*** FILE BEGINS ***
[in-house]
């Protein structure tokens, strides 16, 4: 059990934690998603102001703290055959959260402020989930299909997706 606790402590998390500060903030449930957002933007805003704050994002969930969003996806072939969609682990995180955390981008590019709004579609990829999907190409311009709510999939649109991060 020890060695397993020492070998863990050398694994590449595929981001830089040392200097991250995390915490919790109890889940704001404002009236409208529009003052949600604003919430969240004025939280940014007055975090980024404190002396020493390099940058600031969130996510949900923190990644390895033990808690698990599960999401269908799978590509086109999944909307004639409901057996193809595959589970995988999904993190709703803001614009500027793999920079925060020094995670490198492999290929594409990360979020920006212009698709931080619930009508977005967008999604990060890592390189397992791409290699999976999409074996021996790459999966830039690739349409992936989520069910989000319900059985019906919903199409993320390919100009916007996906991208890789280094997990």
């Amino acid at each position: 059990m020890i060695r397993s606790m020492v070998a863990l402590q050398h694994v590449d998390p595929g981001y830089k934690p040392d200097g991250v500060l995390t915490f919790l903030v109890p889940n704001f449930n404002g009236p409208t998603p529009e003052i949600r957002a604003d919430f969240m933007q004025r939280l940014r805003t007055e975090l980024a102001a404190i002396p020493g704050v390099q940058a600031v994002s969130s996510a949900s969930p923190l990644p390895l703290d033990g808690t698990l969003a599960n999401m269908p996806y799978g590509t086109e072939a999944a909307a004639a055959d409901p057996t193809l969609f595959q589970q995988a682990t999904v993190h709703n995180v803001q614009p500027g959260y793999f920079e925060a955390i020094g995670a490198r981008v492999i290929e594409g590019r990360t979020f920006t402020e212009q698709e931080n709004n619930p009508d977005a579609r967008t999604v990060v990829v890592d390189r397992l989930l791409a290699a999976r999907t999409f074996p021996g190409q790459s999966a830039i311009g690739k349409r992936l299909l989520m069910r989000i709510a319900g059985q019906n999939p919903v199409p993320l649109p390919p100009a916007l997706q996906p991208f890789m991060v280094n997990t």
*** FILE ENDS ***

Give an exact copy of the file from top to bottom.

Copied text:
[in-house]
């Protein structure tokens, strides 16, 4: 059990934690998603102001703290055959959260402020989930299909997706 606790402590998390500060903030449930957002933007805003704050994002969930969003996806072939969609682990995180955390981008590019709004579609990829999907190409311009709510999939649109991060 020890060695397993020492070998863990050398694994590449595929981001830089040392200097991250995390915490919790109890889940704001404002009236409208529009003052949600604003919430969240004025939280940014007055975090980024404190002396020493390099940058600031969130996510949900923190990644390895033990808690698990599960999401269908799978590509086109999944909307004639409901057996193809595959589970995988999904993190709703803001614009500027793999920079925060020094995670490198492999290929594409990360979020920006212009698709931080619930009508977005967008999604990060890592390189397992791409290699999976999409074996021996790459999966830039690739349409992936989520069910989000319900059985019906919903199409993320390919100009916007996906991208890789280094997990």
């Amino acid at each position: 059990m020890i060695r397993s606790m020492v070998a863990l402590q050398h694994v590449d998390p595929g981001y830089k934690p040392d200097g991250v500060l995390t915490f919790l903030v109890p889940n704001f449930n404002g009236p409208t998603p529009e003052i949600r957002a604003d919430f969240m933007q004025r939280l940014r805003t007055e975090l980024a102001a404190i002396p020493g704050v390099q940058a600031v994002s969130s996510a949900s969930p923190l990644p390895l703290d033990g808690t698990l969003a599960n999401m269908p996806y799978g590509t086109e072939a999944a909307a004639a055959d409901p057996t193809l969609f595959q589970q995988a682990t999904v993190h709703n995180v803001q614009p500027g959260y793999f920079e925060a955390i020094g995670a490198r981008v492999i290929e594409g590019r990360t979020f920006t402020e212009q698709e931080n709004n619930p009508d977005a579609r967008t999604v990060v990829v890592d390189r397992l989930l791409a290699a999976r999907t999409f074996p021996g190409q790459s999966a830039i311009g690739k349409r992936l299909l989520m069910r989000i709510a319900g059985q019906n999939p919903v199409p993320l649109p390919p100009a916007l997706q996906p991208f890789m991060v280094n997990t």